Pedestrian detection and tracking for mobility on demand
Author(s)Hasfura, Andrés Michael Levering
Massachusetts Institute of Technology. Department of Electrical Engineering and Computer Science.
Jonathan P. How.
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This paper presents a pedestrian detection and tracking system to be used aboard mobility on demand systems. Mobility on demand is a transportation paradigm in which a fleet of vehicles is shared among a community, with rides provided upon request. The proposed system is capable of robustly gathering pedestrian paths in space using 2D LiDAR and monocular cameras mounted onboard a moving vehicle. These gathered pedestrian paths can later be used to infer network traffic to learn to anticipate the location of ride requests throughout a day. This allows mobility on demand systems to more efficiently utilize resources, saving money and time while providing a more favorable experience for customers. The onboard LiDAR is used to cluster and track objects through space using the Dynamic Means algorithm. Pedestrian detection is performed on images from the mounted cameras by extracting a combination of histogram of oriented gradients and LUV color channel features which are then classified by a set of learned decision trees. Temporal information is leveraged to achieve higher detection quality by accruing classification votes. Both a standard fusion technique and a novel extrinsic calibration error-resistant fusion method are tested to fuse camera and LiDAR information for pedestrian path collection. The novel error-resistant fusion system is shown to outperform standard fusion techniques under both normal conditions and when synthetic extrinsic calibration noise is added. System robustness and quality is demonstrated by experiments carried out in real world environments, including the target environment, a university campus.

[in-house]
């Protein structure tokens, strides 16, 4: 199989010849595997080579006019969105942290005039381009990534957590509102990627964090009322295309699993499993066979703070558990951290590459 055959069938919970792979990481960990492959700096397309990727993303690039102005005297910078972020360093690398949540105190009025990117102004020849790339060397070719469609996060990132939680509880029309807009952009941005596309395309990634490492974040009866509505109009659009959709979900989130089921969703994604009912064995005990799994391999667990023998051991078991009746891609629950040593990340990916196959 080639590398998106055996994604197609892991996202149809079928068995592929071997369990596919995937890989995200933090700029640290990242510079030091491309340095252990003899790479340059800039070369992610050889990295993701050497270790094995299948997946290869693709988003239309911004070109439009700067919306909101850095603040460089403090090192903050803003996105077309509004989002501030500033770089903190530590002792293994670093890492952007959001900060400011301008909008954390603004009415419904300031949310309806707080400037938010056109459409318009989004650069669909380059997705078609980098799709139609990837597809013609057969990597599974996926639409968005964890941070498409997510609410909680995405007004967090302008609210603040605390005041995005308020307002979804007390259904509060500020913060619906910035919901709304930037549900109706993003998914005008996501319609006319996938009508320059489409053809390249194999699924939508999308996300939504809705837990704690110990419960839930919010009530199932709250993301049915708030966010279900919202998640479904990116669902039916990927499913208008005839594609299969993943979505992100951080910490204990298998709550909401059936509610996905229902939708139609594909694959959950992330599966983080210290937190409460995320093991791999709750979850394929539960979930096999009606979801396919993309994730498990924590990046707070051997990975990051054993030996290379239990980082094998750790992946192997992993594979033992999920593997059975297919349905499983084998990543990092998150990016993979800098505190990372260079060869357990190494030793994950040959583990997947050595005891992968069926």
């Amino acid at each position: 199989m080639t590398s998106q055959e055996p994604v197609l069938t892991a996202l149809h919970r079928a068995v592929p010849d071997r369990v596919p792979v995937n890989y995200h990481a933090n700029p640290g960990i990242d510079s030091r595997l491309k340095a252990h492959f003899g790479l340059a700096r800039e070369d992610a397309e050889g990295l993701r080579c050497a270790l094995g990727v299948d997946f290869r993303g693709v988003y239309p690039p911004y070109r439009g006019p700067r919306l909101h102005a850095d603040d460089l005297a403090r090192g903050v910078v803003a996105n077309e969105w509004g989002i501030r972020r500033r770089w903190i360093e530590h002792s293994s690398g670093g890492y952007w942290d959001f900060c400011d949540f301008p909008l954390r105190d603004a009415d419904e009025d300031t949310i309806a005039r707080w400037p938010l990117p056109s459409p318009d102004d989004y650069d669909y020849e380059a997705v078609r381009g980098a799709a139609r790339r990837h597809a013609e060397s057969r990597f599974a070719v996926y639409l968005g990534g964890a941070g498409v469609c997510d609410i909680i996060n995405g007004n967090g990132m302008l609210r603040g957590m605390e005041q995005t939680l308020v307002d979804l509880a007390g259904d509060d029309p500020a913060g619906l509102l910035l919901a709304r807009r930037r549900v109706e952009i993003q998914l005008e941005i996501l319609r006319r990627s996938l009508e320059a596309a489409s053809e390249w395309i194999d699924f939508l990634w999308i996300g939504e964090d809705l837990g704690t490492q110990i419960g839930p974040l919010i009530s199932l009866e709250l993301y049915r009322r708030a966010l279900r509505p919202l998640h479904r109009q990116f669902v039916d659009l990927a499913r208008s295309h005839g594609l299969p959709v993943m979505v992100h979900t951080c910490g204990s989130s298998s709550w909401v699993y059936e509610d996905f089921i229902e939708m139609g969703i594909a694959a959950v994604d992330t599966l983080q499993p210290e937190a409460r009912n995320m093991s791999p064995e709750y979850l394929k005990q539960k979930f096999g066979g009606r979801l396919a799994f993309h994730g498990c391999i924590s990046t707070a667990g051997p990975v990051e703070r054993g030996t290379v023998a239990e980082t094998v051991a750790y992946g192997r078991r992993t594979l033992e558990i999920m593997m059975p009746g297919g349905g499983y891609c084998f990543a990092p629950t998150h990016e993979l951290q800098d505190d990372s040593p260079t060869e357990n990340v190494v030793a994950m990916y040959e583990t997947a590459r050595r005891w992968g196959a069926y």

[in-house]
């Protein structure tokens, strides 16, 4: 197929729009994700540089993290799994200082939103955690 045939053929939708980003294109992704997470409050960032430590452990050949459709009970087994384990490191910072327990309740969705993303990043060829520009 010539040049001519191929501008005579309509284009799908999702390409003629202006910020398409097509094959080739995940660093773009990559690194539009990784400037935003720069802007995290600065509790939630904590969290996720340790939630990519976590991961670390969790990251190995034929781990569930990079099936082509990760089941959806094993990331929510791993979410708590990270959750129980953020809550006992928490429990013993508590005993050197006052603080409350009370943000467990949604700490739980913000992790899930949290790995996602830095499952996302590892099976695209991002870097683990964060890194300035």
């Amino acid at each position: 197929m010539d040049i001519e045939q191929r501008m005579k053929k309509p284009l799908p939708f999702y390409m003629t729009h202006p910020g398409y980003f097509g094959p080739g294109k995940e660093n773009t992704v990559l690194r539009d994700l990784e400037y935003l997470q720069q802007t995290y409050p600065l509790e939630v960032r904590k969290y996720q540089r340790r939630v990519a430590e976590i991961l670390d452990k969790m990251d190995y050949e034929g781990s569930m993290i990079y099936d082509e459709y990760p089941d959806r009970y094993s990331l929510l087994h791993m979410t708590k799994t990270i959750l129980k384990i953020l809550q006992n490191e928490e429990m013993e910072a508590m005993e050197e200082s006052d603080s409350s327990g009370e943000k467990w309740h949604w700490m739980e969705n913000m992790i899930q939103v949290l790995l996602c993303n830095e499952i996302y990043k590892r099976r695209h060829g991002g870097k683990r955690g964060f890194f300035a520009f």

Thesis: M. Eng., Massachusetts Institute of Technology, Department of Electrical Engineering and Computer Science, 2016.This electronic version was submitted by the student author. The certified thesis is available in the Institute Archives and Special Collections.Cataloged from student-submitted PDF version of thesis.Includes bibliographical references (pages 69-72).
DepartmentMassachusetts Institute of Technology. Department of Electrical Engineering and Computer Science
Massachusetts Institute of Technology
Electrical Engineering and Computer Science.